“Therefore I appeal… to your experience Age, whether these Nocturnal Assemblies have not a bad Tendency, to give a loose turn to a young Lady’s Imagination. For the being in Disguise takes away the usual Checks and Restraints of Modesty … and I am apt to think too, that the Ladies may possibly forget their own selves in such strange Dresses, and do that in a personated Character which may stain their real ones.”
– The Guardian, 1713
“As leader of all illegal activities in Casablanca, I am a very influential and respected man.”
“Do you mind if I join you?”
Signor Ferrari sits down at our table. He is tall, slim and genial with grey hair sticking out from under his Fez. He chats for a bit – the music, the business at Rick’s, the good food at the Blue Parrot – and then he cuts to business.
“Are you looking for exit visas?”
We nod yes.
“Five of them?”
Yes. I note that my lover, Nikov, has been taken ill. He cannot continue the journey with us. He’s watching Take Me Out in his track suit bottoms in Battersea.
“Look, there is something I want. Have you seen Miss Marie? Beautiful girl – dark grey skirt and jacket, long, curly black hair, a little hat with a flower, just here,” he gestures at his forehead, “She’s a lovely girl – romantic. She is passing on lovers notes. She carries a black bag – in it she has a necklace – a gold charm on a gold chain,” he smiles, “I would like that necklace. Get it from her, I will get you the exit visas. You seem like a persuasive gentleman,” he tells Alfie, “find a way. Enjoy your evening at Rick’s.”
Within an hour Alfie has lured Marie to our table and I have bargained away my family heirloom – a snake ring with emerald eyes – for her necklace. Ferarri has procured the visa. Alfie and Claire met Ugarte in the casino and took his winnings when the cops marched him out. Laszlo is being marched out of the Blue Parrot, and four hundred of us are singing the Marseillaise in an east London cinema.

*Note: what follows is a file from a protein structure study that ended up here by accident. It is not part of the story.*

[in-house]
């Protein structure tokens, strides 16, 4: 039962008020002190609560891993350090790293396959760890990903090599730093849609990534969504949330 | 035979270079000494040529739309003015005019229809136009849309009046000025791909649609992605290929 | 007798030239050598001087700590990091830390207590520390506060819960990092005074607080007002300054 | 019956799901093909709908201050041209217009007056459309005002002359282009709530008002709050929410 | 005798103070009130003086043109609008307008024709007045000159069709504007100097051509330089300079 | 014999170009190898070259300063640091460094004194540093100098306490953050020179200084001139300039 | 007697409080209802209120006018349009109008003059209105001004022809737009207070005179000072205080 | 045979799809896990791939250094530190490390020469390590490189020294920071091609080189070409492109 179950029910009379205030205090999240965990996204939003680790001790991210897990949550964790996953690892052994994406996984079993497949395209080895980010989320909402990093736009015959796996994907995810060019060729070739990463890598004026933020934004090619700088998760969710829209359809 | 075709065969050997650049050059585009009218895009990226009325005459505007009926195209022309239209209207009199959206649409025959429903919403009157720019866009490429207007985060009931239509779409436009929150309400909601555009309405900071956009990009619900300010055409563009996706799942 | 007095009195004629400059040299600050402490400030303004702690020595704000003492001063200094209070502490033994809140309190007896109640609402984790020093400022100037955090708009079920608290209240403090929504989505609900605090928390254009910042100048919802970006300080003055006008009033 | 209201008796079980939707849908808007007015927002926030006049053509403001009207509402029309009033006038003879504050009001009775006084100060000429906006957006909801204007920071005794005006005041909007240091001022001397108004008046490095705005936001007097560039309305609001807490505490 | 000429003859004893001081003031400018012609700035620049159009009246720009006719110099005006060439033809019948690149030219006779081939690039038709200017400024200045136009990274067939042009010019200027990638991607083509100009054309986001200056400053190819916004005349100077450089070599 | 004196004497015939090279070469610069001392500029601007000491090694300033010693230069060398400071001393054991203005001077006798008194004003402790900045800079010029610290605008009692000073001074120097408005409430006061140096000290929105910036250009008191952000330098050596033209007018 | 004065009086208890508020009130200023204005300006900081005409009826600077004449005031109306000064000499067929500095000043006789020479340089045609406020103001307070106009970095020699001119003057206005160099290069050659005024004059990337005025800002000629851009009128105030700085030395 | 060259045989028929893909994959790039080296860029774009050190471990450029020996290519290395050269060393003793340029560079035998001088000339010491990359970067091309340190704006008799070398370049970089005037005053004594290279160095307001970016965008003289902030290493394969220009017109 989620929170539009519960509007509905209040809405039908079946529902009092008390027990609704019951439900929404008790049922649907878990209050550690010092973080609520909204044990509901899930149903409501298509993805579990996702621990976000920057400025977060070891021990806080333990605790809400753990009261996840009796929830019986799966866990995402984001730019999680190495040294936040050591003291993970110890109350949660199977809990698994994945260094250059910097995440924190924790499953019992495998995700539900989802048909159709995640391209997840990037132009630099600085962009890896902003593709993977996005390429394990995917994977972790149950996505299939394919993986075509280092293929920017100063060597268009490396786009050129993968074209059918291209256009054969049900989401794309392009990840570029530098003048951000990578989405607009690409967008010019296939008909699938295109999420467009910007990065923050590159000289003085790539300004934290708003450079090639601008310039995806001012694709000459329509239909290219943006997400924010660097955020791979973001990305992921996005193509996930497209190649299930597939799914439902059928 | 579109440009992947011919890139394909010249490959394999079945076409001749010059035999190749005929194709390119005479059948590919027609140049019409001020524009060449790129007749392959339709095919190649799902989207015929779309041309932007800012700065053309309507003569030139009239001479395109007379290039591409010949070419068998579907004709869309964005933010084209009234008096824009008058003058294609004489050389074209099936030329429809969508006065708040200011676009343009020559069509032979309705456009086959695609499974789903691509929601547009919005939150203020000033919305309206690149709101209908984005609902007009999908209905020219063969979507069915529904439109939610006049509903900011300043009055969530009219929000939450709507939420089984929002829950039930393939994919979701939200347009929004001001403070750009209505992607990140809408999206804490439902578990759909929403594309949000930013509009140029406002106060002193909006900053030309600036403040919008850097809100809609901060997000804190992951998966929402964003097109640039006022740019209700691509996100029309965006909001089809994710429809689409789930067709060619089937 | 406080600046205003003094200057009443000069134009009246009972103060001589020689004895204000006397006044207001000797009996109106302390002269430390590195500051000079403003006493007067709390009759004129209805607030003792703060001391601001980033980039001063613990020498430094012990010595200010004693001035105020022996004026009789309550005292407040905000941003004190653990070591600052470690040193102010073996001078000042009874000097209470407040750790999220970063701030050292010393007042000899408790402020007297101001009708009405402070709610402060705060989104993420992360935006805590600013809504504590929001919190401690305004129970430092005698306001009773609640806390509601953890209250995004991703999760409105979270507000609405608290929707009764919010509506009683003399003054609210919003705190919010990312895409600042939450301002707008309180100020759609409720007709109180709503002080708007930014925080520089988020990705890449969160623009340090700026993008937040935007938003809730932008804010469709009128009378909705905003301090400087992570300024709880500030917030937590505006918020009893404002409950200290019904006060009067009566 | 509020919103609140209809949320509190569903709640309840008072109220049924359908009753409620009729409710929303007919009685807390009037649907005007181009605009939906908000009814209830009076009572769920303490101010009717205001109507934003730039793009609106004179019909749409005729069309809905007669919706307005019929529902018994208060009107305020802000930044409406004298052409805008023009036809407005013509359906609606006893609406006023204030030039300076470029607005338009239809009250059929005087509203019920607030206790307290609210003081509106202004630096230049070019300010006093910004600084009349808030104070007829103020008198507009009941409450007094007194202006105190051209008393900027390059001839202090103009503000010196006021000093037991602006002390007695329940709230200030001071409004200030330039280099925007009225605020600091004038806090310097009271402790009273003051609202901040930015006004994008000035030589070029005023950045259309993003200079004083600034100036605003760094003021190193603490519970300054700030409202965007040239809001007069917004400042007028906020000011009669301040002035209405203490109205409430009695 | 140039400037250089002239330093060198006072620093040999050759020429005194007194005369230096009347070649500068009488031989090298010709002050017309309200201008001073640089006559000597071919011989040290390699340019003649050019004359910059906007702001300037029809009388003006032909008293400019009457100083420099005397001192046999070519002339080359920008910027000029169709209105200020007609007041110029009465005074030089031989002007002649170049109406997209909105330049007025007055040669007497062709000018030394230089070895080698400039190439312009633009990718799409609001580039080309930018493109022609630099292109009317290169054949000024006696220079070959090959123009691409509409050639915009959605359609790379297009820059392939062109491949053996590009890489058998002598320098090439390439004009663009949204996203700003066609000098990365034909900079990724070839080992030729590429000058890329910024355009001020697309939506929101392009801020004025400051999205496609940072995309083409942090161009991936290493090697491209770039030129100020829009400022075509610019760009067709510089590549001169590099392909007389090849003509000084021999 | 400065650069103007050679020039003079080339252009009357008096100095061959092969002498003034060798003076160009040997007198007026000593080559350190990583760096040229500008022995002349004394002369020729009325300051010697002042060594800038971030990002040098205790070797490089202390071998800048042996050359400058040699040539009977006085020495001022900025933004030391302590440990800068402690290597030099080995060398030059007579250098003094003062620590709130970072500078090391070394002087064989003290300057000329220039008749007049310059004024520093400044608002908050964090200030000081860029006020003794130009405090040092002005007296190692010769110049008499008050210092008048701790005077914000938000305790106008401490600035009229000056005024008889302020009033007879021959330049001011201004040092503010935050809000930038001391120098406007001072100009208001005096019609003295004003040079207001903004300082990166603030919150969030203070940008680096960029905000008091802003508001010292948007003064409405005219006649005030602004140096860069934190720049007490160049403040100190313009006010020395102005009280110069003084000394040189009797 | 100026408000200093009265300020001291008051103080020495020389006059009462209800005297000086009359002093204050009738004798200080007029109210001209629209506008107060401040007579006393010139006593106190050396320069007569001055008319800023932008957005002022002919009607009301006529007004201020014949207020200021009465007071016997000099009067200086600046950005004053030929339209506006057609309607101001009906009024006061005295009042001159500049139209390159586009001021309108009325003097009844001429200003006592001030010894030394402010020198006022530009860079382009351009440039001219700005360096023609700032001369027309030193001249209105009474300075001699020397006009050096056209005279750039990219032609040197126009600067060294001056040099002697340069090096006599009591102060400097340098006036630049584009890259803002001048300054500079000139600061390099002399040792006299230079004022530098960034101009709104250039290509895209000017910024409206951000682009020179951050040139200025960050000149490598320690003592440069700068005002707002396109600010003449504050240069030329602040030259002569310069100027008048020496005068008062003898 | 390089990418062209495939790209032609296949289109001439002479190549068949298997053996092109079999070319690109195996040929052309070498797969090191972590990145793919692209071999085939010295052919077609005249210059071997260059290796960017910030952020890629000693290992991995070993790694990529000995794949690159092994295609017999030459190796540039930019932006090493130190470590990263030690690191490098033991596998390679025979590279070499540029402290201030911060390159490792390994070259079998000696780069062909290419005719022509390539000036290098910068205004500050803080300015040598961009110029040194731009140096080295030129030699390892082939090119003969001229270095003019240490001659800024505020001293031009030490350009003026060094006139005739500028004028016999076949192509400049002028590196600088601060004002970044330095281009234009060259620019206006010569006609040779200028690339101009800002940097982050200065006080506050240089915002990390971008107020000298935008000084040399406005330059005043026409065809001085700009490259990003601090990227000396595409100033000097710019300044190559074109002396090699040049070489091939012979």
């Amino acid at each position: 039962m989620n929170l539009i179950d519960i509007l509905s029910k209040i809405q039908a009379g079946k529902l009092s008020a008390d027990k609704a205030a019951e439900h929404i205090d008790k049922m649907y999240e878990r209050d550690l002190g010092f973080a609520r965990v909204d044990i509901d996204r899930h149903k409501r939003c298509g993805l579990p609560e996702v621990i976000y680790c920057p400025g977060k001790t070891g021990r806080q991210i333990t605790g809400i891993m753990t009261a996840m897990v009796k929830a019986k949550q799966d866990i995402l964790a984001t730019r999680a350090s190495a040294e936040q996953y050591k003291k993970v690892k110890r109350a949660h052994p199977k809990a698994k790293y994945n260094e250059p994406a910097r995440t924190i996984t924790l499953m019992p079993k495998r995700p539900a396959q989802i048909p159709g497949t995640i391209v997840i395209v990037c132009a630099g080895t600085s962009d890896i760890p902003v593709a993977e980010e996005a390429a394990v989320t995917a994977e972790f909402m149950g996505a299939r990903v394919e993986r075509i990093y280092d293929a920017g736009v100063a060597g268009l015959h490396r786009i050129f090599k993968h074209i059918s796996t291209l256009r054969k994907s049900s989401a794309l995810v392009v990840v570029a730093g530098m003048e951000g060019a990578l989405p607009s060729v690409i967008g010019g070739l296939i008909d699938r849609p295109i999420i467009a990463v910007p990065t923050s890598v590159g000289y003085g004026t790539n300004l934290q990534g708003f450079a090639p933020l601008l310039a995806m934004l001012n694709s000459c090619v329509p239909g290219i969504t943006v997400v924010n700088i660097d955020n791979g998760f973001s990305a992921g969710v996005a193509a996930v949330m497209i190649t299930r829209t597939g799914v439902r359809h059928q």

Just your typical Sunday night, really.
* * * * *
One of my favorite things about visiting Britain is a seemingly national fondness for costume parties. That the Guardian Saturday Magazine includes ‘fancy dress costume of choice’ among only a couple dozen questions for celebrities – right up there with ‘what are do you most fear?’ and ‘what makes you happy?’ – says it all.
Future Cinema is an outcropping of this, and a very elaborate one at that. Run by the people behind Secret Cinema (which is, incidentally, coming to New York), Future Cinema calls itself “live cinema.” It creates experiences based around a film, which sounds better for some movies than others (I am glad, for one, that I picked Casablanca, not Shawshank Redemption). A cinema emptied of seats and filled with cabaret tables, Morrocan food, casinos, live arrests, Sam tinkling the keys, “Knock on Wood,” champagne cocktails and four hundred people in full costume.
I may be much mistaken. Perhaps there are places in the States where this kind of thing happens. But if so, I have never heard of it.
After the closing credits (“I think this is the beginning of a beautiful friendship”, thunderous applause) Rose and Jenny head for home and Claire, Alfie and I grab a glass of prosecco and dance in our fedoras and pearls until its time to go back into the chilly night and hurry down some backstreets to Shadwell for the last overground out.
“Now who’s lucky?
Just how lucky?
Well smile again and once again lets
Knock on wood!”